The space between the sleeve and barrel member 46, between the packing 44 and 60, forms a chamber 90, closed at its opposite ends, which may be filled by suitable uid, such as oil.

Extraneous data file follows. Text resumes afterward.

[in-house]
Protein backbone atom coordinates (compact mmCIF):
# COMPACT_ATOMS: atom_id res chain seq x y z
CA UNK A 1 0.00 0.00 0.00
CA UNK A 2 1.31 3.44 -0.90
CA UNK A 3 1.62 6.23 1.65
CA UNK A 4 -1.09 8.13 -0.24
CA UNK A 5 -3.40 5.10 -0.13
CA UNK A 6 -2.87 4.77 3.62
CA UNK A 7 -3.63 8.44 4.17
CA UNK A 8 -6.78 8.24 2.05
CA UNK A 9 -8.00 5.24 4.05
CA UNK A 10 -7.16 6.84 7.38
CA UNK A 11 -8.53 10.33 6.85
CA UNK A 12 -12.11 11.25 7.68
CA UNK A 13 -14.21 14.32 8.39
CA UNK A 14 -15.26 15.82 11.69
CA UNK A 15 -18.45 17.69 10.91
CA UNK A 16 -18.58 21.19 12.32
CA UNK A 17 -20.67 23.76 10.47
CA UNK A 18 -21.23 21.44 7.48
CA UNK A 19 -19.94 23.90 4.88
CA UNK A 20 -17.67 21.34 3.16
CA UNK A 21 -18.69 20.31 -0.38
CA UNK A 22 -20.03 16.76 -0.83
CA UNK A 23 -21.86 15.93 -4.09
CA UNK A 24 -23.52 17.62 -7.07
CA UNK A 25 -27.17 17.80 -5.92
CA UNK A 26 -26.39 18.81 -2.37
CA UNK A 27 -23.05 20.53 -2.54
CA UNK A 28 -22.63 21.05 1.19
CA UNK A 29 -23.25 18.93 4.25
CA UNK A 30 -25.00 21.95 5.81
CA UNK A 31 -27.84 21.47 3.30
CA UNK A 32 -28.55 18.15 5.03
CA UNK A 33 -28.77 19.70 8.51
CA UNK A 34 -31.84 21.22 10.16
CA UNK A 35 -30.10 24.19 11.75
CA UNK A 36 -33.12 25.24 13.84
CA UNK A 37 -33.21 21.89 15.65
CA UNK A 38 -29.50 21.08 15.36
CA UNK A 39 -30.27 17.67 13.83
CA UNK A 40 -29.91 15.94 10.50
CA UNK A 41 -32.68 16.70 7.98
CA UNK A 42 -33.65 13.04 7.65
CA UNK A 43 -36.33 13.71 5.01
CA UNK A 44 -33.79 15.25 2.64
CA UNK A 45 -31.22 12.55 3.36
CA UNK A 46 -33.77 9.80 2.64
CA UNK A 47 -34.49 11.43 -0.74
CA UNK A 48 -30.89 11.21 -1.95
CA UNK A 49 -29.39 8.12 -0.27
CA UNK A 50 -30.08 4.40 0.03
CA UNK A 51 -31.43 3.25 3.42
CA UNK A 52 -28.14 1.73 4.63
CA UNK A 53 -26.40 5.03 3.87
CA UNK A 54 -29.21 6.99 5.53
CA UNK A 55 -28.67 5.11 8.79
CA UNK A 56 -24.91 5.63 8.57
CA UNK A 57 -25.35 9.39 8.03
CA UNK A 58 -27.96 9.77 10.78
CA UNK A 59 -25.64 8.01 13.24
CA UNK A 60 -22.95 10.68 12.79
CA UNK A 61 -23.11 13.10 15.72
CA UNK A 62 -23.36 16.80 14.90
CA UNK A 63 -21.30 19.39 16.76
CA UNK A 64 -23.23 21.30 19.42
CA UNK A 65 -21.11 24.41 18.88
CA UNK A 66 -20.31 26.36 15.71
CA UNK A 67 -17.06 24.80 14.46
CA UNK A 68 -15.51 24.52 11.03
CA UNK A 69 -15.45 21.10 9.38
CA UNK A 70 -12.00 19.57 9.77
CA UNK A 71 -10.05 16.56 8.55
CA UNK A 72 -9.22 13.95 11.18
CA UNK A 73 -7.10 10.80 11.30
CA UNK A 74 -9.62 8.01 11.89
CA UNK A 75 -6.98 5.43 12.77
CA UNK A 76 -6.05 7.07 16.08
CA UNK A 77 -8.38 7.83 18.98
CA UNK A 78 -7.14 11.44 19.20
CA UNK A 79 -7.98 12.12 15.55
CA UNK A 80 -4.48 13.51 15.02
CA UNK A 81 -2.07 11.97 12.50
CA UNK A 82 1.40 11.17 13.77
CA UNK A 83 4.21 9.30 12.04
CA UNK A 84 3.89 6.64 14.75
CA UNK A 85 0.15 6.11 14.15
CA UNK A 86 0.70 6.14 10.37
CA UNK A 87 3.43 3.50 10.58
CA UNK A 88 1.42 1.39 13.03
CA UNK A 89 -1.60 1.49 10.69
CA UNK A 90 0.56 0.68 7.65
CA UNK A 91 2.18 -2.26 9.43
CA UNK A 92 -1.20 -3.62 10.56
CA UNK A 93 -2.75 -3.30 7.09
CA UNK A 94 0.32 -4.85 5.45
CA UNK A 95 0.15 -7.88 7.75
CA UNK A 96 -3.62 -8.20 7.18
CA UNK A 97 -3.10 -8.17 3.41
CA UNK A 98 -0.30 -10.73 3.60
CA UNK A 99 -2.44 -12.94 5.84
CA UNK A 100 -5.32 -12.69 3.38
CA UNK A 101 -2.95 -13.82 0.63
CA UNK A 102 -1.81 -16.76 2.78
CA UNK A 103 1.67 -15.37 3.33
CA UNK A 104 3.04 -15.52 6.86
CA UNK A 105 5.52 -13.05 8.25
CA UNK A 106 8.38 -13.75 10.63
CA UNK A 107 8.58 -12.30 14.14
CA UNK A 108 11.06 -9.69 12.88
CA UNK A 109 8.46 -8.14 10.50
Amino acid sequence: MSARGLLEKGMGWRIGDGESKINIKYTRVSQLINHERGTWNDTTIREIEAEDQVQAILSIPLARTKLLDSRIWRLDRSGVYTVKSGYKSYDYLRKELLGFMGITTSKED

In making use of the invention constructed as described above, the parts are assembled in the manner illustrated in Figure l, with the external lug or projection '70 of the mandrel, extending into the vertically disposed arm 28 of the internal groove of the member 16, and the mandrel and the member 16 are releasably secured together in any convenient manner, as by a frangible element or shear pin 92, extending through the member 16 and into the mandrel 10. The chamber 90 is completely illed with a suitable liquid, such as oil, which may be readily accomplished by removing the plugs 91 in the outer part 12 and replacing the same after the chamber has been filled. ln assembling the parts the inner sleeve 14 will be positioned in the outer part, the mandrel being thereafter threadably inserted in the sleeve, until the external lug 70 engages the shoulder 22 of the member 16, and thereafter the mandrel is moved downwardly relative to the outer part to move the lug 70 downwardly in the arm 24 of the internal groove, whereupon the mandrel may be rotated to move the lug through the bottom of the internal groove and thence upwardly within the vertical arm 28 of the groove to the position indicated in Figure l. With l the parts thus assembled the pin 92 is inserted through the member 16 into the mandrel to releasably hold the mandrel against longitudinal movement relative to the outer part. When the lug 70 is in the vertical arm 28 of the groove, the external tapering face 76 of the sleeve 14 will engage the internally tapering face 38 of the member 30 to limit upward movement of the sleeve and mandrel.